Proposed Outline:

  • Introduction
  • History and Progression
  • Alternative Designs
  • Simultaneous 2D Scrolling
  • Customization
  • Studies
  • See Also
  • References

Proposed Changes:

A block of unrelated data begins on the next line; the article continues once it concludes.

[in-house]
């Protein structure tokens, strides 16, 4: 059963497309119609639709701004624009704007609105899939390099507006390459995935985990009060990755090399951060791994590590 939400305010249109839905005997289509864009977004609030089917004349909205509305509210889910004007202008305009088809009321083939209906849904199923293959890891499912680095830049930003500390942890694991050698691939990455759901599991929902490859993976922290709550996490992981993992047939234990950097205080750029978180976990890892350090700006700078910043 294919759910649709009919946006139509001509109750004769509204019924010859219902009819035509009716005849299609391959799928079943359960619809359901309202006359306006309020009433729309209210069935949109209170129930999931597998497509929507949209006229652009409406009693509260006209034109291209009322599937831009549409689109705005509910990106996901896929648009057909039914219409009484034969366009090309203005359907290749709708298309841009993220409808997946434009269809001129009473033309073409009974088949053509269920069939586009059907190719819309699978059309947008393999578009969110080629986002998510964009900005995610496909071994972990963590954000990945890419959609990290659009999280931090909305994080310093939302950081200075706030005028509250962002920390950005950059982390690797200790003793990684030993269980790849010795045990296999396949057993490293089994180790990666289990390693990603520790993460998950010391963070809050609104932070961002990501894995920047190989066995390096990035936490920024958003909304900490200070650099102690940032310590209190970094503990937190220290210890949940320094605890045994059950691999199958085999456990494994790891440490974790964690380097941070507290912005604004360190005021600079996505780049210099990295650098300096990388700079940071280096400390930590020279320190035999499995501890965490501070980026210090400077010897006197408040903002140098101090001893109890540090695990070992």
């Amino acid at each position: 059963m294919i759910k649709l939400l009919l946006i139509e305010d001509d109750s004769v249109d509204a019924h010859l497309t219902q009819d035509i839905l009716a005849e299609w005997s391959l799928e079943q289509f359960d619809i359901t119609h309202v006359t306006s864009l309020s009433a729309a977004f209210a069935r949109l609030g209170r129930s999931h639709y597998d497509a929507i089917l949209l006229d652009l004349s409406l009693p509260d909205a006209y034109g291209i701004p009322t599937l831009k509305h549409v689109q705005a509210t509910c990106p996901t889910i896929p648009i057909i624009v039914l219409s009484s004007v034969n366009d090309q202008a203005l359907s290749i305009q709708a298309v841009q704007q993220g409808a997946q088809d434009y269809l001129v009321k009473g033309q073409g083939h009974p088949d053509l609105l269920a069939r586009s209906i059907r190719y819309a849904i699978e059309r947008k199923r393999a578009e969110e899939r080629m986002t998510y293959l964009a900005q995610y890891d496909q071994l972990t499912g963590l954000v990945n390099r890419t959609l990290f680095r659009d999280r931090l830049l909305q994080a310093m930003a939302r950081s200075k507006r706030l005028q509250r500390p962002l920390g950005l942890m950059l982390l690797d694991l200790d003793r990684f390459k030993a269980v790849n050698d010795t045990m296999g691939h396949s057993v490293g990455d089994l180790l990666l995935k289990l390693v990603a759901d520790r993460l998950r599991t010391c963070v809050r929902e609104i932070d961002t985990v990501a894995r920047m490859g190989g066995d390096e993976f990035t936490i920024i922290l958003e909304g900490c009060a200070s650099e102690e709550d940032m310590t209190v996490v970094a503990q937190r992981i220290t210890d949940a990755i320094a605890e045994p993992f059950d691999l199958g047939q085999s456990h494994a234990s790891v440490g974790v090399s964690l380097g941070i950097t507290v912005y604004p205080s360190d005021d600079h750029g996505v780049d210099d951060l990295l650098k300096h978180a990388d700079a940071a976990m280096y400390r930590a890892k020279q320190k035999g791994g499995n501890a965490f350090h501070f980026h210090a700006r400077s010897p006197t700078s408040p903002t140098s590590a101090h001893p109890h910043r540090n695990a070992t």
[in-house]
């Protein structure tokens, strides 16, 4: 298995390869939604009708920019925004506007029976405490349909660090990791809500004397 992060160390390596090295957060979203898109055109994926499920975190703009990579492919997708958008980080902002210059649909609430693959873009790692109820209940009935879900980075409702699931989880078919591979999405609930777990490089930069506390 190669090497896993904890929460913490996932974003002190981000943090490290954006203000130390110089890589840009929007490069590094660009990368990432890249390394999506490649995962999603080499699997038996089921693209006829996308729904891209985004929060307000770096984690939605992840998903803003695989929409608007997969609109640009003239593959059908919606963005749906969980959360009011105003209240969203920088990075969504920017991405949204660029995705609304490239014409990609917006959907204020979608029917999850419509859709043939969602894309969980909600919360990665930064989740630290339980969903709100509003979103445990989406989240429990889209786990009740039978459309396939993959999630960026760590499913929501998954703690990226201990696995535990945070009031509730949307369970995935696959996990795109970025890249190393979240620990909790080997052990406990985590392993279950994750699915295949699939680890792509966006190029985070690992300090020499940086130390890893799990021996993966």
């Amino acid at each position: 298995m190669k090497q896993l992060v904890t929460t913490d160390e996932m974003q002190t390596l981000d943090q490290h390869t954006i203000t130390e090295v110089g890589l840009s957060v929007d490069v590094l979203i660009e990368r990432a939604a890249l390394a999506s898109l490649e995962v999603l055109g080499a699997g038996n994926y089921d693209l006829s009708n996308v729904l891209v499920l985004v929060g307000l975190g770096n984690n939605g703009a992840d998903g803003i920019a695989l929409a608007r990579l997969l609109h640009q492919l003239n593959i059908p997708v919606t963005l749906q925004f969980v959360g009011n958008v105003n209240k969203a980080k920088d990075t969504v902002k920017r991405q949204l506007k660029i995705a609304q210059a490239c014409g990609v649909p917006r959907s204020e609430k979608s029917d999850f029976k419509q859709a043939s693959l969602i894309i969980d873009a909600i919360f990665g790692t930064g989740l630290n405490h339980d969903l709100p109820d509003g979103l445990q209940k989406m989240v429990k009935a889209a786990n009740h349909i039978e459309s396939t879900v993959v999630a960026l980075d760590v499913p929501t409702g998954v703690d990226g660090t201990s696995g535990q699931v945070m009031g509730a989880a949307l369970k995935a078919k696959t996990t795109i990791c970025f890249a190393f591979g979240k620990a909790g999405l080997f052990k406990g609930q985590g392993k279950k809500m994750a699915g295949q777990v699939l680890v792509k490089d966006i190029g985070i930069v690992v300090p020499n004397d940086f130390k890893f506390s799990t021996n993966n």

The Introduction section would be rewritten and added to to reflect our changes and a better overview of scrollbars. A History and Progression section would be included to trace scrollbars and their design from their development in programs such as Bravo and Smalltalk to now (other points would include InterLisp, Xerox Star, Viewpoint, Apple Lisa,Macintosh, OpenLook, NeXT, Windows 3.0, Mac OS 8, Windows XP, Palm Pilot, Mac OS X, iPhone/iOS, Mac OS X Lion, Microsoft Word 2015). This woud be separated into subcategories based on program/device implemented, year ranges, or general major changes depending on how the content can be best organized. This would be followed by a Alternative Designs section to address previous and more recently proposed and patented changes not clearly implemented. The Manipulation section would be removed and its content moved to Introduction as well as History and Progression. Moved content would be made clearer and more inclusive of scrollbar functionality. Simultaneous 2D Scrolling would be left as is other than potentially adding further examples. Customization would be expanded as proposed above in the Talk page. Another section could be added on relevant studies, as could another section on weaknesses/problems if verified. Further logical links would be added to See Also, and References would be added to as more citations are included. This will hopefully then address the article’s categorization as needing further verification and allow for removal of that notice. Throughout the article, we would include images of scrollbars and potentially relevant video links.